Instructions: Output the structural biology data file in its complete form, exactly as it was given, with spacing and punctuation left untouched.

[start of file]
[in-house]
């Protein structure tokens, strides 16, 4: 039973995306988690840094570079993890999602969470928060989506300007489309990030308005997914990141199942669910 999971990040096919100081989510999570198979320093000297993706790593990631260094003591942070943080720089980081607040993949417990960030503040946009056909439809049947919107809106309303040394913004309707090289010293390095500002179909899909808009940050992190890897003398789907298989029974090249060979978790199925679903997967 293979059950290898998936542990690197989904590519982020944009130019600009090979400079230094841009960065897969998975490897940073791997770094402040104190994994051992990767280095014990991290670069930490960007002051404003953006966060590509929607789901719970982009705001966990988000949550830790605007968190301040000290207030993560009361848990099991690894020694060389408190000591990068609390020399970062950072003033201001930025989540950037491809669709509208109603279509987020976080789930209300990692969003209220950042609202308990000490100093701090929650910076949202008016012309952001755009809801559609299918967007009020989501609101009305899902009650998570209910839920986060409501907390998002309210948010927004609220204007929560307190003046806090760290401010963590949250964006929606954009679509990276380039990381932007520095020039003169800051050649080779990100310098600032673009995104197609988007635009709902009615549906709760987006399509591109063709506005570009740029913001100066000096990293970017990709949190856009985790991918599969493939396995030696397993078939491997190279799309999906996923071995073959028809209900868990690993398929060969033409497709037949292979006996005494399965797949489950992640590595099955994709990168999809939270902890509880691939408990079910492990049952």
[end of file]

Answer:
[in-house]
């Protein structure tokens, strides 16, 4: 039973995306988690840094570079993890999602969470928060989506300007489309990030308005997914990141199942669910 999971990040096919100081989510999570198979320093000297993706790593990631260094003591942070943080720089980081607040993949417990960030503040946009056909439809049947919107809106309303040394913004309707090289010293390095500002179909899909808009940050992190890897003398789907298989029974090249060979978790199925679903997967 293979059950290898998936542990690197989904590519982020944009130019600009090979400079230094841009960065897969998975490897940073791997770094402040104190994994051992990767280095014990991290670069930490960007002051404003953006966060590509929607789901719970982009705001966990988000949550830790605007968190301040000290207030993560009361848990099991690894020694060389408190000591990068609390020399970062950072003033201001930025989540950037491809669709509208109603279509987020976080789930209300990692969003209220950042609202308990000490100093701090929650910076949202008016012309952001755009809801559609299918967007009020989501609101009305899902009650998570209910839920986060409501907390998002309210948010927004609220204007929560307190003046806090760290401010963590949250964006929606954009679509990276380039990381932007520095020039003169800051050649080779990100310098600032673009995104197609988007635009709902009615549906709760987006399509591109063709506005570009740029913001100066000096990293970017990709949190856009985790991918599969493939396995030696397993078939491997190279799309999906996923071995073959028809209900868990690993398929060969033409497709037949292979006996005494399965797949489950992640590595099955994709990168999809939270902890509880691939408990079910492990049952």